Skip to main content


Following Police Shooting, Clean Up, Questions and Coping in Austin

On Tuesday morning, a crew working out of a white sprinter van with a hazmat warning label cleaned up the apartment where 55-year-old Bettie Jones and 19-year-old Quintonio LeGrier were killed by Chicago police over the weekend.

Jones family spokesman Eric Russell said they are called “the aftermath team.”

The crew is charged with removing blood-soaked carpeting, patching bullet holes and painting over blood spatter at the West Side residence.

“It just got too much to bear for the family to have to walk over blood-stained carpeting,” Russell said. “We could not to wait on the city to do it. The city did call and apologize and said it was an accident, but they didn’t think enough of the family to come clean up their accident.”

Russell said the family attorney, Sam Adam Jr. is picking up the tab.

Early Saturday morning, Chicago police shot and killed Jones and LeGrier, both African American, after a 911 call over a domestic disturbance. About 16 hours after the incident, the department admitted Jones was shot by mistake. According to the Cook County Medical Examiner’s office, the grandmother was killed by a gunshot wound to the chest.

While the aftermath team completed its grisly work, a private detective hired by Adam knocked on doors in the 4700 block of West Erie Street. He looked for the owners of a half-dozen homes with security cameras on the outside.

Both Adam and LeGrier family attorney, Basileios Foutris, say police have already seized video from some of the nearby homes.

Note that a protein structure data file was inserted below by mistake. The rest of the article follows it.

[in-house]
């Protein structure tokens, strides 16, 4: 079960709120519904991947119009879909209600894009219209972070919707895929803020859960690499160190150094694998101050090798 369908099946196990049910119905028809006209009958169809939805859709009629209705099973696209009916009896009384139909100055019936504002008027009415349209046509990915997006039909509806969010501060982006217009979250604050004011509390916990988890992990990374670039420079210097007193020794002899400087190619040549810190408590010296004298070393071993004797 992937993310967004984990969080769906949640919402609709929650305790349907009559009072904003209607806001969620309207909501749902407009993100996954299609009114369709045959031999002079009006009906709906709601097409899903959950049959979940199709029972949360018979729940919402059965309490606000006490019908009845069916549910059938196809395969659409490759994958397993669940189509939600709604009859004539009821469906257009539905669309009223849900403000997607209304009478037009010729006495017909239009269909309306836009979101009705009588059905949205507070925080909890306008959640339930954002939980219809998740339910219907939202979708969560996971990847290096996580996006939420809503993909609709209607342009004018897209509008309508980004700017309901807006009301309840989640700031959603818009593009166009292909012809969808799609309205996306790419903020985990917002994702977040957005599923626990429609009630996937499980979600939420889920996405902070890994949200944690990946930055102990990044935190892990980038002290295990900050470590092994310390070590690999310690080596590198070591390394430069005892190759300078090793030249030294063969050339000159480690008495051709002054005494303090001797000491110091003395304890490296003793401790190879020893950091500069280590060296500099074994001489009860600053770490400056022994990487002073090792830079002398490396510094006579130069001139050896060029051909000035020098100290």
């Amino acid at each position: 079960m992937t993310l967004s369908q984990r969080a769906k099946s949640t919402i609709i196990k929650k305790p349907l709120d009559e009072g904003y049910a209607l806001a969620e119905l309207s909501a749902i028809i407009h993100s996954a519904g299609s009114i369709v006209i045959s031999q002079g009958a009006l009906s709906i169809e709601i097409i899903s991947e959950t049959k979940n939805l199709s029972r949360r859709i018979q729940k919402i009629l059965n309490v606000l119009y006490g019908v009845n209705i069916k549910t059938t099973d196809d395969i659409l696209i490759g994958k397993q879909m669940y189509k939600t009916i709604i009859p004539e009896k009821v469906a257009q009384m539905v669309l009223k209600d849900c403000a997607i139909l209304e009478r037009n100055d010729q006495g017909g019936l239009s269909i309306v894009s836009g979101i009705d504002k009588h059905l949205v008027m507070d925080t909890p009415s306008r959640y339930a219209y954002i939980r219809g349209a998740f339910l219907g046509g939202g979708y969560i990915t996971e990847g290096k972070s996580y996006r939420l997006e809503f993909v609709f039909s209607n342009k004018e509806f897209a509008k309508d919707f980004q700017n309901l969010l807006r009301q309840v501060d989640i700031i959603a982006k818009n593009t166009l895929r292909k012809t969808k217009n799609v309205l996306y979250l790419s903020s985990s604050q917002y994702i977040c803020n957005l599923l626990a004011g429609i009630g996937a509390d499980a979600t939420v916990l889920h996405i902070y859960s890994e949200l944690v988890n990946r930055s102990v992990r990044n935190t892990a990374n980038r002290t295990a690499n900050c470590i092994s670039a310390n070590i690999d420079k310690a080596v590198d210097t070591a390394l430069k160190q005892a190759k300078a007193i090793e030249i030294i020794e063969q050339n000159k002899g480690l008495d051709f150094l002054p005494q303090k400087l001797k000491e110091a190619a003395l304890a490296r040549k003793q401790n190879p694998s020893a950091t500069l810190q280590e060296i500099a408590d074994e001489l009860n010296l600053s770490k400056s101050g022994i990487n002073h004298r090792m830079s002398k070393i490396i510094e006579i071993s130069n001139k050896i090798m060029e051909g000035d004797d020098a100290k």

A spokesman for the Independent Police Review Authority would not confirm that, but said it was standard protocol for investigators to seek out any available video.

Russell said he is suspicious that the police only want the video to aide in their investigation.

“You would think that the City of Chicago and the police would have had enough of taking footage out of cameras,” he said. “Given the systemic history with the city not being forthright, it would be unintelligent of us to give them the benefit of the doubt.”

One neighbor, who didn’t want to give his name, said police came in and took the hard drive connected to his cameras, but he didn’t think they had a view of the shooting anyway.

In front of the two-story apartment where Jones and LeGrier were killed, Gary Jones sat in his car.

Jones is the father of Bettie Jones’ five children.

“I’m feeling really down today,” Gary Jones said. “This is my first time seeing the bullet holes and blood and it’s really brought me down again.”

Patrick Smith is a WBEZ producer/reporter. Follow him @pksmid.

Get the WBEZ App

Download the best live and on-demand public radio experience. Find out more.